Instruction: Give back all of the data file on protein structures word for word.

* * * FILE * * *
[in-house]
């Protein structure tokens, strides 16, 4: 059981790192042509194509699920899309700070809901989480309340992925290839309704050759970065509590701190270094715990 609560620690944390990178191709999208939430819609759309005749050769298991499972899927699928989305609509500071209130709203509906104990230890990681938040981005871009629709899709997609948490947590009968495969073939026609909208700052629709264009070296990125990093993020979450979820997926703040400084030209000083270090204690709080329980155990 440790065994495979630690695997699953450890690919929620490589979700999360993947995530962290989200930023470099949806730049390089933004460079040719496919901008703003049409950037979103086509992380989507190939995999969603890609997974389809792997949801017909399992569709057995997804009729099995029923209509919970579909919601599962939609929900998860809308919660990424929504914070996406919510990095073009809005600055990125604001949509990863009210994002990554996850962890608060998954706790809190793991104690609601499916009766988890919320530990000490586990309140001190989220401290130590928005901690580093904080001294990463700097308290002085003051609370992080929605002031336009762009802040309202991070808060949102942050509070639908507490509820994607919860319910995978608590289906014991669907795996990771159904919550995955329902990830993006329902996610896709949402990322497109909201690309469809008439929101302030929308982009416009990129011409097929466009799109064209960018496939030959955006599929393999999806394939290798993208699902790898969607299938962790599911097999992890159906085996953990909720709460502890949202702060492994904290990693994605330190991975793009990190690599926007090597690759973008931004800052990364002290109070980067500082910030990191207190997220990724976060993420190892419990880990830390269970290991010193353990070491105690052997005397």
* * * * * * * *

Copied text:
[in-house]
């Protein structure tokens, strides 16, 4: 059981790192042509194509699920899309700070809901989480309340992925290839309704050759970065509590701190270094715990 609560620690944390990178191709999208939430819609759309005749050769298991499972899927699928989305609509500071209130709203509906104990230890990681938040981005871009629709899709997609948490947590009968495969073939026609909208700052629709264009070296990125990093993020979450979820997926703040400084030209000083270090204690709080329980155990 440790065994495979630690695997699953450890690919929620490589979700999360993947995530962290989200930023470099949806730049390089933004460079040719496919901008703003049409950037979103086509992380989507190939995999969603890609997974389809792997949801017909399992569709057995997804009729099995029923209509919970579909919601599962939609929900998860809308919660990424929504914070996406919510990095073009809005600055990125604001949509990863009210994002990554996850962890608060998954706790809190793991104690609601499916009766988890919320530990000490586990309140001190989220401290130590928005901690580093904080001294990463700097308290002085003051609370992080929605002031336009762009802040309202991070808060949102942050509070639908507490509820994607919860319910995978608590289906014991669907795996990771159904919550995955329902990830993006329902996610896709949402990322497109909201690309469809008439929101302030929308982009416009990129011409097929466009799109064209960018496939030959955006599929393999999806394939290798993208699902790898969607299938962790599911097999992890159906085996953990909720709460502890949202702060492994904290990693994605330190991975793009990190690599926007090597690759973008931004800052990364002290109070980067500082910030990191207190997220990724976060993420190892419990880990830390269970290991010193353990070491105690052997005397």